Ford Motor Co. told dealers it will loosen some requirements of its electric vehicle certification program, but some who have expressed opposition to it say they still have concerns about its fairness and legality.
Changes detailed at the Ford brand's NADA Show make meeting in Dallas Jan. 28 include lowering training costs and eliminating an annual EV sales cap for some dealers, increasing marketing visibility and no longer making stores keep their chargers available to the public around the clock. Executives and dealer council officials hailed the adjustments as a positive sign of collaboration over what's become a clunky rollout of the program.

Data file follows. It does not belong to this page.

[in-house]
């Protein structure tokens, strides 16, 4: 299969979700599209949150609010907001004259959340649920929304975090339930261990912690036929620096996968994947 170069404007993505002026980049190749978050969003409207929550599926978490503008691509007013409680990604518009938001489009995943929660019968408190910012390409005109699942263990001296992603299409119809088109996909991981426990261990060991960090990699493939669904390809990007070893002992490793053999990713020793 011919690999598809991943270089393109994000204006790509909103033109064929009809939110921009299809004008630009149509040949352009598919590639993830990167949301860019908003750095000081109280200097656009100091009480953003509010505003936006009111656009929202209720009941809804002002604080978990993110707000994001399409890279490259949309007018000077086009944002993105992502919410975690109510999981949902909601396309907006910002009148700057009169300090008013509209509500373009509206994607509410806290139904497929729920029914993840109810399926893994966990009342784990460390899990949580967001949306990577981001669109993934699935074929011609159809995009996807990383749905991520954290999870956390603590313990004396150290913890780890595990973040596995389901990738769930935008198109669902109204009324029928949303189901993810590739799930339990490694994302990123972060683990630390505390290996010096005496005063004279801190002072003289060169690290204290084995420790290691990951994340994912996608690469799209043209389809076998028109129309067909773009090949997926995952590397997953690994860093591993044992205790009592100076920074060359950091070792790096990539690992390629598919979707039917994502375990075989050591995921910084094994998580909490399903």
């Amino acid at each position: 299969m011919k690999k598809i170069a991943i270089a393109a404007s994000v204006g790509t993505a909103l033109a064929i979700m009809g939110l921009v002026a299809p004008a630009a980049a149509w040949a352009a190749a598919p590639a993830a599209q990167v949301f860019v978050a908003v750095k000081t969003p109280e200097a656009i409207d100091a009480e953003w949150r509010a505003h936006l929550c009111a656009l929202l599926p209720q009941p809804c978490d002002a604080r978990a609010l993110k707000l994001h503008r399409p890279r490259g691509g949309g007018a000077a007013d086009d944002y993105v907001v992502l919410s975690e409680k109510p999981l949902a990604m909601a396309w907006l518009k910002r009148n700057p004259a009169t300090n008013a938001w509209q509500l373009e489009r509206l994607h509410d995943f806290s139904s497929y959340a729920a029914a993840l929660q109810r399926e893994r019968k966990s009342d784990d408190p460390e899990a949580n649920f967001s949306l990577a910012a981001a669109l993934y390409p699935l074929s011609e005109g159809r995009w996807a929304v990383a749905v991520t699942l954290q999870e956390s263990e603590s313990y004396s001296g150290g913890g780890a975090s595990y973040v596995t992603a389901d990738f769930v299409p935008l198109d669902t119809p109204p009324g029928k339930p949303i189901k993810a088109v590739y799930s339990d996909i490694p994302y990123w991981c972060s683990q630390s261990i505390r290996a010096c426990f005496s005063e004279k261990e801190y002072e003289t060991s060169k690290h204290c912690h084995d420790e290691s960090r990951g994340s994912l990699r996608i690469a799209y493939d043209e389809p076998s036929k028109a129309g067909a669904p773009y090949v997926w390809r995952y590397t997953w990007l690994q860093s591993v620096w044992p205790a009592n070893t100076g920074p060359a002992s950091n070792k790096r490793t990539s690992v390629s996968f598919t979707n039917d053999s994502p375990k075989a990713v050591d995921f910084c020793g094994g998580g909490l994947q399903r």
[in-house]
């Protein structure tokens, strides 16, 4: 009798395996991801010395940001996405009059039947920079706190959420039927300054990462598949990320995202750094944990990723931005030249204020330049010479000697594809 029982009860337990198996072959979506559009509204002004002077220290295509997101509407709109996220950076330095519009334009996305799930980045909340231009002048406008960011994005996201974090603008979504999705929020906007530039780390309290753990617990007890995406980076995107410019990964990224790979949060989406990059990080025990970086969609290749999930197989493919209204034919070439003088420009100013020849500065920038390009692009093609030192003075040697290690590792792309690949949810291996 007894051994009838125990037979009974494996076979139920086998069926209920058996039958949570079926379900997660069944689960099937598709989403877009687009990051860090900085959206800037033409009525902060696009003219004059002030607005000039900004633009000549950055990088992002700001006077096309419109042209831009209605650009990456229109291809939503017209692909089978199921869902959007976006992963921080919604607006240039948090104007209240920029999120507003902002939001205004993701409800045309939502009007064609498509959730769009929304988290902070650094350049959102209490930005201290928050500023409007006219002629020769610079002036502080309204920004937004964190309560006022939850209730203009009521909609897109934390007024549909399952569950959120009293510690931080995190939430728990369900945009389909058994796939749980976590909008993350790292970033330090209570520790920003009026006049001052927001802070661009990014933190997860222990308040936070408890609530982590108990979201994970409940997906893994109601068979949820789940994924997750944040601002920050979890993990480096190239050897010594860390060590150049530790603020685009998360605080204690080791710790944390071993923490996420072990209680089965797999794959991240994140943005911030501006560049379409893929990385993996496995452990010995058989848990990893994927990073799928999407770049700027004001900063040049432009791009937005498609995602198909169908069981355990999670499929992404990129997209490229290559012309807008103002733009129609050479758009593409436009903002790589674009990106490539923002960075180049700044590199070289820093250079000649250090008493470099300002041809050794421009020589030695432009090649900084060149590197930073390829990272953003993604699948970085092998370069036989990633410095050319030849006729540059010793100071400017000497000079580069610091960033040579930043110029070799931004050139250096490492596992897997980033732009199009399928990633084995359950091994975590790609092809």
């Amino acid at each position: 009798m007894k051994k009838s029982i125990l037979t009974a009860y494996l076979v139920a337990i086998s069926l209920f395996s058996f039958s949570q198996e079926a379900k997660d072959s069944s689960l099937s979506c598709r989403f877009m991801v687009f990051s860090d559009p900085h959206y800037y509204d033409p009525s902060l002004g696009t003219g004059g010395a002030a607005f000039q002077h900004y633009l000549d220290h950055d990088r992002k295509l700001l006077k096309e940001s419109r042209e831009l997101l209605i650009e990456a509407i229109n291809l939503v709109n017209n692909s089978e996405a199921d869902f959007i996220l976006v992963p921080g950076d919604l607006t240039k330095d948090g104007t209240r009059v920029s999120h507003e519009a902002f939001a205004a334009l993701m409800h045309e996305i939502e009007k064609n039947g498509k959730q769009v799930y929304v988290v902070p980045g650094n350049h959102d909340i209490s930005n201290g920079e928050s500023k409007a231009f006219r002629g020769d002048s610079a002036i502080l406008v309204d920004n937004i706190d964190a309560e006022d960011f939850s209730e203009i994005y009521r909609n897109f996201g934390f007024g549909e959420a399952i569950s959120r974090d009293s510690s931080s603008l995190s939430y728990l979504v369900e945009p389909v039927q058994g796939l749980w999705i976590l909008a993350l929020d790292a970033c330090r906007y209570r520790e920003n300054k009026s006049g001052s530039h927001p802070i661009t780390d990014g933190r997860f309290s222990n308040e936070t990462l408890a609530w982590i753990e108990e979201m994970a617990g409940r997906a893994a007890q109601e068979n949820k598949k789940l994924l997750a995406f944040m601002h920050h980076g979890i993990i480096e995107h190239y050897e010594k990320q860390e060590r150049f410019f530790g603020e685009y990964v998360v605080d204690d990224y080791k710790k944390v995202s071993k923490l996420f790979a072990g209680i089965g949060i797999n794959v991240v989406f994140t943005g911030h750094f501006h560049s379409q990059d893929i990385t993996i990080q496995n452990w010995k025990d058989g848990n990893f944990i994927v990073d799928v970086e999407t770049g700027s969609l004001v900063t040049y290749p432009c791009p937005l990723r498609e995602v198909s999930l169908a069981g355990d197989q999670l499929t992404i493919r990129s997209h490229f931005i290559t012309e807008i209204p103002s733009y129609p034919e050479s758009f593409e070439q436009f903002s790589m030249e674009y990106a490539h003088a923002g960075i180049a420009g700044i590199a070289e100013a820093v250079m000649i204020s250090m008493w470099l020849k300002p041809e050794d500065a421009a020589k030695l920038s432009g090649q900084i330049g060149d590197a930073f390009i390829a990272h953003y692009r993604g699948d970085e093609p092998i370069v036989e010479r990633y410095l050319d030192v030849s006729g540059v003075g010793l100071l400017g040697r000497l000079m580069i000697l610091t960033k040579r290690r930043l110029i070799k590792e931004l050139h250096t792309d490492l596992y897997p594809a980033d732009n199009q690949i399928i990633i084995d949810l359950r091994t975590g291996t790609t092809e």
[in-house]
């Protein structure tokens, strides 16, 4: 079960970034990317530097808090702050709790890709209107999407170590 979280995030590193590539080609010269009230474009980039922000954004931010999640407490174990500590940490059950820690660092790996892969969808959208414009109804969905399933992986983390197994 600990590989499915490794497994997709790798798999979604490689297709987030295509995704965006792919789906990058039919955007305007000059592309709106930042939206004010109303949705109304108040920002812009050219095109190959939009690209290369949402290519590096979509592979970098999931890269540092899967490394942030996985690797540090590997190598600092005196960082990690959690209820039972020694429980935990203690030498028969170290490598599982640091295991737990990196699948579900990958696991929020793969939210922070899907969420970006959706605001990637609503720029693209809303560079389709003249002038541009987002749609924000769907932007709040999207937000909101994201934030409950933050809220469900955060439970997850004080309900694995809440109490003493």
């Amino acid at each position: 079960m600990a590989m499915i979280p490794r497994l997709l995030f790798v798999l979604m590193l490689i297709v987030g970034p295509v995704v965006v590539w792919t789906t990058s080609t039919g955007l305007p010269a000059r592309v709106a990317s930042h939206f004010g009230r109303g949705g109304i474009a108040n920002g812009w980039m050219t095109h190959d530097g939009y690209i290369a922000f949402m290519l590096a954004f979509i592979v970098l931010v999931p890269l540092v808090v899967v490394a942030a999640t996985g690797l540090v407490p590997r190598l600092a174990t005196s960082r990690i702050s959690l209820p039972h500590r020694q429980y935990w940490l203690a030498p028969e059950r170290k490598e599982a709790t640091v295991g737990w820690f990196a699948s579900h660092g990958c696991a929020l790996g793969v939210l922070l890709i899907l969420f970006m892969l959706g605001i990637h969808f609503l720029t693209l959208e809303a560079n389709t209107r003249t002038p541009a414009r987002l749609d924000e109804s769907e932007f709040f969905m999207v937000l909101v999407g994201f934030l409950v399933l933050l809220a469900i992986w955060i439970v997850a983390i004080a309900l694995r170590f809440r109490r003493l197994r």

But Ford still faces legal action over the program in states such as Illinois and New York, and those involved in the cases say their position remains the same.
"Ford's changes to the EV program do not change our clients' core concerns," said Rich Sox, one of the attorneys representing four dealers in New York suing Ford over the EV certification program. The suit accuses Ford of "unlawful franchise modifications, unfair pricing requirements, margin reductions and unlawful allocation systems."
Sox, in a statement to Automotive News, said he opposes Ford's mandate that dealers offer Level 3 charging to the public, even at more limited hours, citing the "significant liability" involved. He also objects to what he calls a "one-size-fits-all list of charging and training requirements" as well as "onerous e-commerce platform" standards.